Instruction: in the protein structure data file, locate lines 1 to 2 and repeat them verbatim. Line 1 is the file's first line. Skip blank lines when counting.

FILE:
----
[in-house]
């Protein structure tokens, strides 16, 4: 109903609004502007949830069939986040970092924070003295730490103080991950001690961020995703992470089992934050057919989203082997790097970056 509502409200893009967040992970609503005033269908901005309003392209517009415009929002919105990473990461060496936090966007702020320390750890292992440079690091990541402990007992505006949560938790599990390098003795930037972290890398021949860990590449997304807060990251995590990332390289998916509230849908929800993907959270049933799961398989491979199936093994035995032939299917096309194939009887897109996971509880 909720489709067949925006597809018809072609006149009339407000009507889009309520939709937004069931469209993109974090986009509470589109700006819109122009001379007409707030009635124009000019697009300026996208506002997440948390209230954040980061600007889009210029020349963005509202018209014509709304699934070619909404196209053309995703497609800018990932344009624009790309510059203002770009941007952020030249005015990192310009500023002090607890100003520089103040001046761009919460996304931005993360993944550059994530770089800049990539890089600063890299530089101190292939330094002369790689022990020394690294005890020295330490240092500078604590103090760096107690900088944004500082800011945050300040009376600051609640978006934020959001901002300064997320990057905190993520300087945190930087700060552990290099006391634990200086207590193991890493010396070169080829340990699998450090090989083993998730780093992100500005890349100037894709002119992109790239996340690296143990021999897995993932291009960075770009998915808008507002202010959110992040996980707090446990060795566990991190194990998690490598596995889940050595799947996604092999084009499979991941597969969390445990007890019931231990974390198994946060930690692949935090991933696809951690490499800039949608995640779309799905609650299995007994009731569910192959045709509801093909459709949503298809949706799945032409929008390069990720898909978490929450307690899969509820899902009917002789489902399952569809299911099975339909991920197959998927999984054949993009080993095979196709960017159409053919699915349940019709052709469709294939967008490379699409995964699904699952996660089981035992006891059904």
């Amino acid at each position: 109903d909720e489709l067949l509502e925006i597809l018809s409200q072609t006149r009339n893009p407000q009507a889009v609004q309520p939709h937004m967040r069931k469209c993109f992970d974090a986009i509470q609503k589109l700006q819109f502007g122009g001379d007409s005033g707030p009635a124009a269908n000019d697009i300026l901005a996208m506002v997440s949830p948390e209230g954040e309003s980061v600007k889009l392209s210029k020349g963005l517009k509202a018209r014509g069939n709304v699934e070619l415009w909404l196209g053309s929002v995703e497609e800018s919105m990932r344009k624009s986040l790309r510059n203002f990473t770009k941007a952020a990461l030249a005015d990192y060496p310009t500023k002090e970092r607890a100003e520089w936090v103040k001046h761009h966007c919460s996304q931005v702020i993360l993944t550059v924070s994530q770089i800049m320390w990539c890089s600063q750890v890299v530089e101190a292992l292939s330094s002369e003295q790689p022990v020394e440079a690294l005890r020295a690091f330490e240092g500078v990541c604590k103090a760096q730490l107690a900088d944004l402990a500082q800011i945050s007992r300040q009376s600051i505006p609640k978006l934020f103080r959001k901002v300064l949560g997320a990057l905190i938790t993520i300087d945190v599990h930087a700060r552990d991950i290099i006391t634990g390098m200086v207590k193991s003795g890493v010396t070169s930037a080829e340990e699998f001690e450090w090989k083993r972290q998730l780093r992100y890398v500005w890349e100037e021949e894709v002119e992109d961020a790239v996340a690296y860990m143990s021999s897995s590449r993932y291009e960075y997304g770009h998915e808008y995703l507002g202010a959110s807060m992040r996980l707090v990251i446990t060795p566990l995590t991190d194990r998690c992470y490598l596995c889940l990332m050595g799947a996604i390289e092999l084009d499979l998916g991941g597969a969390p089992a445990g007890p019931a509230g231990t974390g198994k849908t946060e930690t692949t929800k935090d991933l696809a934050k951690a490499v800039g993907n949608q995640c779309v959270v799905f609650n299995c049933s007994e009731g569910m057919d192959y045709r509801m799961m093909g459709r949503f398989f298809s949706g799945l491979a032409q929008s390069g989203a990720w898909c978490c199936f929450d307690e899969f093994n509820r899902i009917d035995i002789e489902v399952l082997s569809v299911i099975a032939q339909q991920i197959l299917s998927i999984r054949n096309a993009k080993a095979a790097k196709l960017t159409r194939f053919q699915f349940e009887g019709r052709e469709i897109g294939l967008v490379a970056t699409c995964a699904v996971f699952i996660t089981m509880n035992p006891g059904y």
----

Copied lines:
[in-house]
């Protein structure tokens, strides 16, 4: 109903609004502007949830069939986040970092924070003295730490103080991950001690961020995703992470089992934050057919989203082997790097970056 509502409200893009967040992970609503005033269908901005309003392209517009415009929002919105990473990461060496936090966007702020320390750890292992440079690091990541402990007992505006949560938790599990390098003795930037972290890398021949860990590449997304807060990251995590990332390289998916509230849908929800993907959270049933799961398989491979199936093994035995032939299917096309194939009887897109996971509880 909720489709067949925006597809018809072609006149009339407000009507889009309520939709937004069931469209993109974090986009509470589109700006819109122009001379007409707030009635124009000019697009300026996208506002997440948390209230954040980061600007889009210029020349963005509202018209014509709304699934070619909404196209053309995703497609800018990932344009624009790309510059203002770009941007952020030249005015990192310009500023002090607890100003520089103040001046761009919460996304931005993360993944550059994530770089800049990539890089600063890299530089101190292939330094002369790689022990020394690294005890020295330490240092500078604590103090760096107690900088944004500082800011945050300040009376600051609640978006934020959001901002300064997320990057905190993520300087945190930087700060552990290099006391634990200086207590193991890493010396070169080829340990699998450090090989083993998730780093992100500005890349100037894709002119992109790239996340690296143990021999897995993932291009960075770009998915808008507002202010959110992040996980707090446990060795566990991190194990998690490598596995889940050595799947996604092999084009499979991941597969969390445990007890019931231990974390198994946060930690692949935090991933696809951690490499800039949608995640779309799905609650299995007994009731569910192959045709509801093909459709949503298809949706799945032409929008390069990720898909978490929450307690899969509820899902009917002789489902399952569809299911099975339909991920197959998927999984054949993009080993095979196709960017159409053919699915349940019709052709469709294939967008490379699409995964699904699952996660089981035992006891059904």